So God creates time and space, but God does not leave us to history or history to us. The transcendent God who exists in eternity, outside of space and time, enters into history and shares our history including the pain and sorrow of this worldly existence. He accepts our destiny, becoming one with us, part of the created order. God participates in what is happening in this world and what is going to happen to humanity, to the world and the cosmos. Everything that happens or that God allows to happen has an impact or an effect on God – in fact all of it impacts God!

So God in putting on flesh in the incarnation, takes on our history, and in so doing unites us to eternity. In baptism we put on Christ, we enter into the primordial waters of the Jordan River and become united to Christ and put on eternity. Everything begins in transcendence, in God, but God shares this life with a created order in which we can experience transcendence. God enters into the creation God made in order that we might be completely united to God.  Life in the Church – ritual, symbol, icon, poetic hymns – all point to the transcendent life which is just outside our empirical world, yet breaking into it. It becomes our way to experience the transcendent and to be transformed by God.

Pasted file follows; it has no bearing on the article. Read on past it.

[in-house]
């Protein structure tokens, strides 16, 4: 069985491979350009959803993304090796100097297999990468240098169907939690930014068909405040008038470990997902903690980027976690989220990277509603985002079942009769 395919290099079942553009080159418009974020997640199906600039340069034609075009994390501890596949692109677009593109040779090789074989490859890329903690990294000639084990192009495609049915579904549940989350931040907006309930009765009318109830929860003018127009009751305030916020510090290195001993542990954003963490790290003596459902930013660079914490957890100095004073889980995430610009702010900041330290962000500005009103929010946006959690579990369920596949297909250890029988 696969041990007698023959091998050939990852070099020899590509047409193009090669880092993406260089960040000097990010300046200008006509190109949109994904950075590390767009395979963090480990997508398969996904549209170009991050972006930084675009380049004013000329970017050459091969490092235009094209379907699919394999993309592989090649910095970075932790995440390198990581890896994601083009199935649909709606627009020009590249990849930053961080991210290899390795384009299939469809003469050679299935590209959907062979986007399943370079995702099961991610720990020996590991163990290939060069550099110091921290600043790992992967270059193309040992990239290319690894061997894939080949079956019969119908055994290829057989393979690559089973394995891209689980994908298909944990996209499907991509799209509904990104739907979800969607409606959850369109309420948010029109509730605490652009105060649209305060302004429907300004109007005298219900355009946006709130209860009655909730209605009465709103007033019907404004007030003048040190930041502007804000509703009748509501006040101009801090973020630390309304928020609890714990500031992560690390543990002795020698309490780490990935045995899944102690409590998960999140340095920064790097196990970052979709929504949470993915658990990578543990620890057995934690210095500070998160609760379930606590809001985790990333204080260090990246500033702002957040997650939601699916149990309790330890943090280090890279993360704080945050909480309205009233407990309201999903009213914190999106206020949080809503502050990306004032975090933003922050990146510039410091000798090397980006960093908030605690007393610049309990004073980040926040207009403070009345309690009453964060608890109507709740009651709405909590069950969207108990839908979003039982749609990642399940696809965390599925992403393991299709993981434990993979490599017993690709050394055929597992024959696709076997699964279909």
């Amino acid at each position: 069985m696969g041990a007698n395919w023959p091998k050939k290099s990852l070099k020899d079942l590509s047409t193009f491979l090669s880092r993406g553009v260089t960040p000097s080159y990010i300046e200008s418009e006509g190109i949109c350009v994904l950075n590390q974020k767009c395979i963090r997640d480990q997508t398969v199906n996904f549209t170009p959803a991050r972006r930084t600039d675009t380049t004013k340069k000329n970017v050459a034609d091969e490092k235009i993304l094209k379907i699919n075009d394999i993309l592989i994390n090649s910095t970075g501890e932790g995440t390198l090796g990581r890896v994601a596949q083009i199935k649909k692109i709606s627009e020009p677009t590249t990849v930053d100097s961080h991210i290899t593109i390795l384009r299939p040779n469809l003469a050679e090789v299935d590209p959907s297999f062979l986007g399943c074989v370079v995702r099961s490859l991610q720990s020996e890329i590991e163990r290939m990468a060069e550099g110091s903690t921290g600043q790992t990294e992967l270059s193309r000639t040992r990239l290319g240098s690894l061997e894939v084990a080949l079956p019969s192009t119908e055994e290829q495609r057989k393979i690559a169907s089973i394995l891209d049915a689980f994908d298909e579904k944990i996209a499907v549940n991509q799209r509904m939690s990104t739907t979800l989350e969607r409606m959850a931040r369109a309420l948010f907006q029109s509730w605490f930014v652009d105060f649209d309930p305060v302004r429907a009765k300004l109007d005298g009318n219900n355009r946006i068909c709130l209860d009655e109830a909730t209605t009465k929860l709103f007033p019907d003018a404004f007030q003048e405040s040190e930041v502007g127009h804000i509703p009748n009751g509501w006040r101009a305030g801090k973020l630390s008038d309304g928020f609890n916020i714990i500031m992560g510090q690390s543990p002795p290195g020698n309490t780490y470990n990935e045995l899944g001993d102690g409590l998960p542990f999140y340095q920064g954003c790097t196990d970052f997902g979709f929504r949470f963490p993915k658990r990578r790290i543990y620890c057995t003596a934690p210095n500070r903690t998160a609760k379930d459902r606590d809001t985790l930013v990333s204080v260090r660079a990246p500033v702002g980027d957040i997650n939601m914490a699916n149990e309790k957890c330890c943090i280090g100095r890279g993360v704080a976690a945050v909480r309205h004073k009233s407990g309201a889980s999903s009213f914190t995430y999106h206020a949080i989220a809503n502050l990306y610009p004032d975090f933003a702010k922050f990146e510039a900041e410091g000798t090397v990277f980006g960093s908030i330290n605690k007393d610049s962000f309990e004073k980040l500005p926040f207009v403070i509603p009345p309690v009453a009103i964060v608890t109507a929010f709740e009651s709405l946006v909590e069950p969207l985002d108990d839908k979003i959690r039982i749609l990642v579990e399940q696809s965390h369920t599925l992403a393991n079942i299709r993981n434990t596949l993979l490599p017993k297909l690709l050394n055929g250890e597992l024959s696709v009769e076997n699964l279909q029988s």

As Fr John Breck writes in his short story: “Eternity in fact is ever-present. it is not only beyond time and space, beyond the physical universe. It embraces and penetrates, so to speak, everything that exists, including ourselves.

September 1: Day of Prayer for Creation

creationEcumenical Patriarch Bartholomew several years ago declared that Orthodox Christians should keep September 1 as a Day of Prayer for Creation.  There seems to me little doubt that considering both natural disasters and ones that are caused by humans, it is good for us to be concerned about the planet on which we live and to pray for our world.  “For God so loved the world that he gave his only Son, that whoever believes in him should not perish but have eternal life.”   (John 3:16)

Metropolitan Kallistos Ware says that we humans are eucharistic beings in that we are fulfilled as beings when we gratefully offer creation and the blessings we have received back to God.   However, we interact with the creation we have received and transform what we have received into our common salvation.  We have to cooperate with God for our salvation.  As Metropolitan Kallistos writes: “Note that in the Divine Liturgy, we offer to God not grains of wheat, but bread; not bunches of grapes but wine.  We offer back to God the fruits of the earth, but we do not offer them back in their natural state; we offer them back transformed by human hands.

8252699978_b489eaeeea